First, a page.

Supporters of race-based affirmative action breathed a sigh of relief on June 23, 2003 when the U.S. Supreme Court's split decision in the University of Michigan cases approved the continued use of race in admissions. But a studied analysis of Grutier v. Bollinger, Grate v. Bollinger, and their context suggests that the decisions offer only a temporary and limited reprieve for race-based admissions policies.3 The marked contrast between existing admissions policies and the new legal standard, the Court's imposition of durational limits on racial admissions preferences, and the sharp tensions within the Gratz and Grutier decisions all suggest a host of issues for future legal challenges to race-based admissions. Such litigation will likely force a decreased emphasis on-if not the complete elimination ofrace as a factor in admissions, and might even hasten the demise of the diversity rationale itself by demonstrating that it is unworkable.
This article begins by summarizing the new legal standard for race-based admissions that resulted from the Grutter and Gratz decisions. It then describes and discusses potential issues for future litigation in this area, including various issues of narrow tailoring and important questions concerning a school's reliance on the diversity rationale. Along the way, the article also touches on the relationship between these issues and the broader question of the diversity rationale's long term viability.
II. OVERVIEW OF THE NEW LEGAL STANDARD
In Grutter, five Justices voted to uphold the "[University of Michigan] Law School's narrowly tailored use of race in admissions decisions to further a compelling interest in obtaining the educational benefits that flow from a diverse student body."4 As a central part of its strict scrutiny analysis, the Court deferred to the Law School's judgment "that a 'critical mass' of underrepresented minorities is necessary to further its compelling interest.'" Turning to the narrow tailoring prong of its analysis, the Court accepted the Law School's assertions that its admissions program does not involve a quota or "mechanical, predetermined diversity 'bonuses' based on race or ethnicity," and that the program "adequately ensures that all factors that may contribute to student body diversity are meaningfully considered alongside race in admissions decisions."6 In Grate, on the other hand, the Justices were faced with an undergraduate admissions system that admittedly and "automatically distribute [d] 20 points, or one-fifth of the points needed to guarantee admission, to every single 'underrepresented minority' applicant solely because of race.7 Six Justices agreed that this use of race by the University's College of Literature, Science, and the Arts was not narrowly tailored and was, therefore, unconstitutional.8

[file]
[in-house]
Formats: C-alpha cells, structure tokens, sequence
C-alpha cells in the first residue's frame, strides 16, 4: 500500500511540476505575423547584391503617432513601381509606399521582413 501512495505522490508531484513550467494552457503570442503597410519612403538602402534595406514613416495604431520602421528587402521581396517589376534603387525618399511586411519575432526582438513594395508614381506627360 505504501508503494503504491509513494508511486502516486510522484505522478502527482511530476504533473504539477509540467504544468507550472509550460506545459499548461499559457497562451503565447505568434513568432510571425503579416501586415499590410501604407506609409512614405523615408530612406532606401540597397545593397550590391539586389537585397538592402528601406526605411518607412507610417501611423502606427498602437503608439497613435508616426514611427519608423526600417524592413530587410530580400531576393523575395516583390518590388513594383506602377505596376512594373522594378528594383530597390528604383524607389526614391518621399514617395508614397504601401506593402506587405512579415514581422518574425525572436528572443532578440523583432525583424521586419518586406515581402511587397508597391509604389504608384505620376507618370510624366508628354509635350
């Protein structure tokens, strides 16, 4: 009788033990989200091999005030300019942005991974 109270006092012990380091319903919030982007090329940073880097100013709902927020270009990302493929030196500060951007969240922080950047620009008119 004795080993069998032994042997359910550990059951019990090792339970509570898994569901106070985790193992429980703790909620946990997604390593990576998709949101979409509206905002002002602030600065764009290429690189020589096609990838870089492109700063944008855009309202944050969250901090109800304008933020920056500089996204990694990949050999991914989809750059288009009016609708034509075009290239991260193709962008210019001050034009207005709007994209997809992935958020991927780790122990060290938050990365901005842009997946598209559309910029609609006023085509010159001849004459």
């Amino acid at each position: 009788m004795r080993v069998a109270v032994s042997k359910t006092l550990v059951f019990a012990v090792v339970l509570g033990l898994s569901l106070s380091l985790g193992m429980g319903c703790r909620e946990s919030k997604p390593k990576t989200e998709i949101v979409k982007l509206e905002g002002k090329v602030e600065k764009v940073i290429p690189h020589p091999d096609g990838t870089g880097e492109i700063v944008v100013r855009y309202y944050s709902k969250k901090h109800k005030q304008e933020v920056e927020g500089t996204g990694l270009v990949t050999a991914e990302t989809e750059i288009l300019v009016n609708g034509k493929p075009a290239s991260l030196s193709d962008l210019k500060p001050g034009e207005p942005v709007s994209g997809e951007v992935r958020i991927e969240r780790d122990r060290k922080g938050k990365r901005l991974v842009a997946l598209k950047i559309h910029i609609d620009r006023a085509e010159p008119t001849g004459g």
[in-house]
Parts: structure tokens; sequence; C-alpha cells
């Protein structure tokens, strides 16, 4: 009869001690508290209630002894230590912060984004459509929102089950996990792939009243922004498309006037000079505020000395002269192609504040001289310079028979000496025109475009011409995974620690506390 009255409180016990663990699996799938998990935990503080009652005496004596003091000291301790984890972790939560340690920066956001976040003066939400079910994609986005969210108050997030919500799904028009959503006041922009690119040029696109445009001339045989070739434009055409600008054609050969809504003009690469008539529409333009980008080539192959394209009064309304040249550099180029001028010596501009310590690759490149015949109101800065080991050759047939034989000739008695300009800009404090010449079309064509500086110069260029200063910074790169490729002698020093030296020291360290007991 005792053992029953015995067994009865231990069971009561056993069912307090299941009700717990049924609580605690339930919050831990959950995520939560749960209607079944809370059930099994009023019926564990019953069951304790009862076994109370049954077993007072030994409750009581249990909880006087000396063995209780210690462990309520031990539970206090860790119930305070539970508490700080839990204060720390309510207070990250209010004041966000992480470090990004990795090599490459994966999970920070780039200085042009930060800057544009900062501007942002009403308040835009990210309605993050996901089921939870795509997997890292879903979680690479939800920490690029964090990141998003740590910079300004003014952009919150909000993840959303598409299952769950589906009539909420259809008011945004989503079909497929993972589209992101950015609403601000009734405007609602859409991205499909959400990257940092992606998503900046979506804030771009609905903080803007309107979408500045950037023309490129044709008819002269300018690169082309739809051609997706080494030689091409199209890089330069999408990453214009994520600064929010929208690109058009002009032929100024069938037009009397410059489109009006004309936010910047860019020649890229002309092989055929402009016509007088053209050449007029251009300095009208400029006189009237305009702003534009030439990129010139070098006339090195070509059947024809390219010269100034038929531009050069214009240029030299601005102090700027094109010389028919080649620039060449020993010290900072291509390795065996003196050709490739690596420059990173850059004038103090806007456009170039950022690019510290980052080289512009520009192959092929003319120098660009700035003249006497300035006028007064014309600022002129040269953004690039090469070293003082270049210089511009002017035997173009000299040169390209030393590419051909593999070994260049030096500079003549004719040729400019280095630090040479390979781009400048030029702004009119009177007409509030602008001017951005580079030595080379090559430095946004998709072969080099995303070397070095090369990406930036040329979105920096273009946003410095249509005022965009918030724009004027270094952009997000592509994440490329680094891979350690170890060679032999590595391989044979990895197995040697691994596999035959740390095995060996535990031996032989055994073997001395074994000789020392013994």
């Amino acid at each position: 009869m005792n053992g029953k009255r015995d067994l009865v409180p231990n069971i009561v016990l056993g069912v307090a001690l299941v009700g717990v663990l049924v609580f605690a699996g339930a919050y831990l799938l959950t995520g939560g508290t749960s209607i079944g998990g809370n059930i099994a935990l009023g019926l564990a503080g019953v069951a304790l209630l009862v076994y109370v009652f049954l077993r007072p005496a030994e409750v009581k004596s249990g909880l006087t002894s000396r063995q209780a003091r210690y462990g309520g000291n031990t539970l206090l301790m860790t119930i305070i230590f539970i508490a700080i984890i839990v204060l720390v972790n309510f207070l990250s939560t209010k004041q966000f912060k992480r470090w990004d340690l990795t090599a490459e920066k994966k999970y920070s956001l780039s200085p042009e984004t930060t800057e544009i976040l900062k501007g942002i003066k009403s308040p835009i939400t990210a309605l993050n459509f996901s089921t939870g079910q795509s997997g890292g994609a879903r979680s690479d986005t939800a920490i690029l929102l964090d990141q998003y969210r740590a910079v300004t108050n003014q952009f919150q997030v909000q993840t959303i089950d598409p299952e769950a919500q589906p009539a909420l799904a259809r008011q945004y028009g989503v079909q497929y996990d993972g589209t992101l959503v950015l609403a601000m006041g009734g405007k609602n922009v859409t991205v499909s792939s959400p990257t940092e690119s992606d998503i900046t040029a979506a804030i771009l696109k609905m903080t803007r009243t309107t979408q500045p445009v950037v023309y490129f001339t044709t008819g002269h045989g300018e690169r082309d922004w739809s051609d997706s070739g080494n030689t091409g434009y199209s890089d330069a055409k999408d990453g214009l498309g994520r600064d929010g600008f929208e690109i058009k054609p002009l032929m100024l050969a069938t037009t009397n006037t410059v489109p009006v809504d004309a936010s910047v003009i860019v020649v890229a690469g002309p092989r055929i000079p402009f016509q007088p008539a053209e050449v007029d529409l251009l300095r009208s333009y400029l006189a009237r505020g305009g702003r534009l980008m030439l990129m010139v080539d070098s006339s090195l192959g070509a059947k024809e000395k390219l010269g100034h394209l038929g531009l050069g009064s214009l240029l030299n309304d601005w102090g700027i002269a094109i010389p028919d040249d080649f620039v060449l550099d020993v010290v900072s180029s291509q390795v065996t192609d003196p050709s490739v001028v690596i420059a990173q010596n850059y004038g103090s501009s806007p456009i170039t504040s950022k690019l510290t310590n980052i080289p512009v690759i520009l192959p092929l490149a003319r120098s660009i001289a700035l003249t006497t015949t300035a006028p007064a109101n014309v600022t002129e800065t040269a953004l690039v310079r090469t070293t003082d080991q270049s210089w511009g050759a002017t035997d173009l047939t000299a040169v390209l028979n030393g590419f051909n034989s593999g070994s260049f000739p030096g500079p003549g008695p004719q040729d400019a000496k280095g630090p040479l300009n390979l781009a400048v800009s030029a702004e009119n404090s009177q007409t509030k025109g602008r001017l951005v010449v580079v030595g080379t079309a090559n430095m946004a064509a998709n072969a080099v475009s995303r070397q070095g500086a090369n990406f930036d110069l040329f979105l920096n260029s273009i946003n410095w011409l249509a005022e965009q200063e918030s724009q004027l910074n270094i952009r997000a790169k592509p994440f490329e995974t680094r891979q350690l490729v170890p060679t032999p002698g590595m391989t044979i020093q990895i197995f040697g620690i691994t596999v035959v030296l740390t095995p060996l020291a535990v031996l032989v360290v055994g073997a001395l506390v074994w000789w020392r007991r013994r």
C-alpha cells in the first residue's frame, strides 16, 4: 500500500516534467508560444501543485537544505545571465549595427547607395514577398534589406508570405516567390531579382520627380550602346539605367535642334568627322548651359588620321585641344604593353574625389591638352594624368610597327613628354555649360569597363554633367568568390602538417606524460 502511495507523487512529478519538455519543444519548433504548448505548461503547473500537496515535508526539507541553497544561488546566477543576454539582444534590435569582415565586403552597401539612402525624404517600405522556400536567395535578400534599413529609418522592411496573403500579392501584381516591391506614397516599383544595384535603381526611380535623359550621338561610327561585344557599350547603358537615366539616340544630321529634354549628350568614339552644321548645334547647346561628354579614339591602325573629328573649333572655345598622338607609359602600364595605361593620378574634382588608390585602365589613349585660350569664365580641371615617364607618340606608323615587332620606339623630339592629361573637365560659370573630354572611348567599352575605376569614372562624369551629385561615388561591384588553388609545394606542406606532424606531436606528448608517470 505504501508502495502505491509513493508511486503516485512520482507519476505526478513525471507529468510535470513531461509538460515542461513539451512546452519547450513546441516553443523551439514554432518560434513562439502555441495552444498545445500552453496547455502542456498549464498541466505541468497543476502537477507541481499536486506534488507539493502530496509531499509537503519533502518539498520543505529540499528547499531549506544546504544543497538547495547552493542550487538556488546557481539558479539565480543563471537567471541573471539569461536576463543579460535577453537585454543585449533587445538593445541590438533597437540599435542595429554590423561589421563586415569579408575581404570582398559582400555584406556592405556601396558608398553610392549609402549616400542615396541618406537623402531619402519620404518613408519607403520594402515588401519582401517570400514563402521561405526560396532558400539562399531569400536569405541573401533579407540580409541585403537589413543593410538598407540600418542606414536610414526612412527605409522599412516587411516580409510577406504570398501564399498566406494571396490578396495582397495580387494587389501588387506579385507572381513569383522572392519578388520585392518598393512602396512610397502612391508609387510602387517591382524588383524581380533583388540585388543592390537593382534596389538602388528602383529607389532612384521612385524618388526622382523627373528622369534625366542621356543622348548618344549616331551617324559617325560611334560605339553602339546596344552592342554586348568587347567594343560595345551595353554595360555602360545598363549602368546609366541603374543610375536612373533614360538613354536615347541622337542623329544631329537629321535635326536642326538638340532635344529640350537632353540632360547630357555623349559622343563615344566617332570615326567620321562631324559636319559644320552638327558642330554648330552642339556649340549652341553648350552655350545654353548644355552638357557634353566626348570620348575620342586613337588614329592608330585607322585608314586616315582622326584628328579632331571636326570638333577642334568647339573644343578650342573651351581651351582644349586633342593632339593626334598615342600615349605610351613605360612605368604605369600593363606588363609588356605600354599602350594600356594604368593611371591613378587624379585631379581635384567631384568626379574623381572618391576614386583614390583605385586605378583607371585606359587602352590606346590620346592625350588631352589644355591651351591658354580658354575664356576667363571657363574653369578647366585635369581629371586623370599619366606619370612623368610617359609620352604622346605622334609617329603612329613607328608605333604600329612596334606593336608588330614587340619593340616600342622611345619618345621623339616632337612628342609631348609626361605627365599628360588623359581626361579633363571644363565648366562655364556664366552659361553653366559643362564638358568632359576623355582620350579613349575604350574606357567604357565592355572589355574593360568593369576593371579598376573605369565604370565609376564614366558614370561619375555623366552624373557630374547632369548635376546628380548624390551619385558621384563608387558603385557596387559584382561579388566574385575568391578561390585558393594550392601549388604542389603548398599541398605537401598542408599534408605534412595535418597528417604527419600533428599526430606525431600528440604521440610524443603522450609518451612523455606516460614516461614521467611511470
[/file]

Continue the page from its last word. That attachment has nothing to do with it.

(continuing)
Given the Court's ruling that the educational benefits of diversity satisfy the compelling interest prong of strict scrutiny, the focus of future legal challenges to race-based admissions will-at least in the short-term-focus on the narrow tailoring requirements laid down by Grate and Grutier. Those restrictions on the use of race in admissions can be thought of as falling into two categories. One category contains restrictions on the current scope of racial admissions preferences. The other category concerns the obligation of schools to transition away from racebased methods of achieving diversity.
Concerning the current scope of preferences, the Michigan decisions held that "[t]he diversity that furthers a compelling state interest encompasses a far broader array of qualifications and characteristics of which racial or ethnic origin is but a single though important element."9 Therefore, a race-based "admissions program must be 'flexible enough to consider all pertinent elements of diversity . . . and to place them on the same footing for consideration."10 The Supreme Court upheld the University of Michigan Law School's race-based admissions system, in part, because it "considers race as one factor among many. …